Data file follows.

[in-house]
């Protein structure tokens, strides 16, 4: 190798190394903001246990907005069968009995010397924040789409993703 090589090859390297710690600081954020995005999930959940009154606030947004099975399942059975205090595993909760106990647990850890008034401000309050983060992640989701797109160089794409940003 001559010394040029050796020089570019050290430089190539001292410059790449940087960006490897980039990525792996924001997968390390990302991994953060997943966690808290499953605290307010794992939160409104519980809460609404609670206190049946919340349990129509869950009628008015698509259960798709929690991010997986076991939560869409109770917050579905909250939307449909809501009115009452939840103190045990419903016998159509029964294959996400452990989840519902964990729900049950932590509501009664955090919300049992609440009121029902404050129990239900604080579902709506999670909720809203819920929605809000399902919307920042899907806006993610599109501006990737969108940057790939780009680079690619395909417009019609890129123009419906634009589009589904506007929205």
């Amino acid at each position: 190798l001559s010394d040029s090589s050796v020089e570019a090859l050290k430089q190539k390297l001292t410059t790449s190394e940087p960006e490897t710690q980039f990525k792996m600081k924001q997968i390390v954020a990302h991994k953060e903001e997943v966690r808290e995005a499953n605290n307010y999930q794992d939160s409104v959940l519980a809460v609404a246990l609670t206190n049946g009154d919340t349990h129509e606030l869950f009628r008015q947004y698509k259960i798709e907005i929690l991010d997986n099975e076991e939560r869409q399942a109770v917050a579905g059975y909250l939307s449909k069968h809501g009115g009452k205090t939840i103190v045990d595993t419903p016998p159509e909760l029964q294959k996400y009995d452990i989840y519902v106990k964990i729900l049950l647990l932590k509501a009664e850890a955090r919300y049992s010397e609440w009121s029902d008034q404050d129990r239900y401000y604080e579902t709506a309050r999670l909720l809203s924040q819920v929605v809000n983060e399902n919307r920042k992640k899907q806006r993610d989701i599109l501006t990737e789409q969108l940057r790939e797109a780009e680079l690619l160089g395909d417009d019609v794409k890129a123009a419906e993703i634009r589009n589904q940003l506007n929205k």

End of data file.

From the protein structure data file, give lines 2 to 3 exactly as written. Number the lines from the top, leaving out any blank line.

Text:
């Protein structure tokens, strides 16, 4: 190798190394903001246990907005069968009995010397924040789409993703 090589090859390297710690600081954020995005999930959940009154606030947004099975399942059975205090595993909760106990647990850890008034401000309050983060992640989701797109160089794409940003 001559010394040029050796020089570019050290430089190539001292410059790449940087960006490897980039990525792996924001997968390390990302991994953060997943966690808290499953605290307010794992939160409104519980809460609404609670206190049946919340349990129509869950009628008015698509259960798709929690991010997986076991939560869409109770917050579905909250939307449909809501009115009452939840103190045990419903016998159509029964294959996400452990989840519902964990729900049950932590509501009664955090919300049992609440009121029902404050129990239900604080579902709506999670909720809203819920929605809000399902919307920042899907806006993610599109501006990737969108940057790939780009680079690619395909417009019609890129123009419906634009589009589904506007929205």
């Amino acid at each position: 190798l001559s010394d040029s090589s050796v020089e570019a090859l050290k430089q190539k390297l001292t410059t790449s190394e940087p960006e490897t710690q980039f990525k792996m600081k924001q997968i390390v954020a990302h991994k953060e903001e997943v966690r808290e995005a499953n605290n307010y999930q794992d939160s409104v959940l519980a809460v609404a246990l609670t206190n049946g009154d919340t349990h129509e606030l869950f009628r008015q947004y698509k259960i798709e907005i929690l991010d997986n099975e076991e939560r869409q399942a109770v917050a579905g059975y909250l939307s449909k069968h809501g009115g009452k205090t939840i103190v045990d595993t419903p016998p159509e909760l029964q294959k996400y009995d452990i989840y519902v106990k964990i729900l049950l647990l932590k509501a009664e850890a955090r919300y049992s010397e609440w009121s029902d008034q404050d129990r239900y401000y604080e579902t709506a309050r999670l909720l809203s924040q819920v929605v809000n983060e399902n919307r920042k992640k899907q806006r993610d989701i599109l501006t990737e789409q969108l940057r790939e797109a780009e680079l690619l160089g395909d417009d019609v794409k890129a123009a419906e993703i634009r589009n589904q940003l506007n929205k």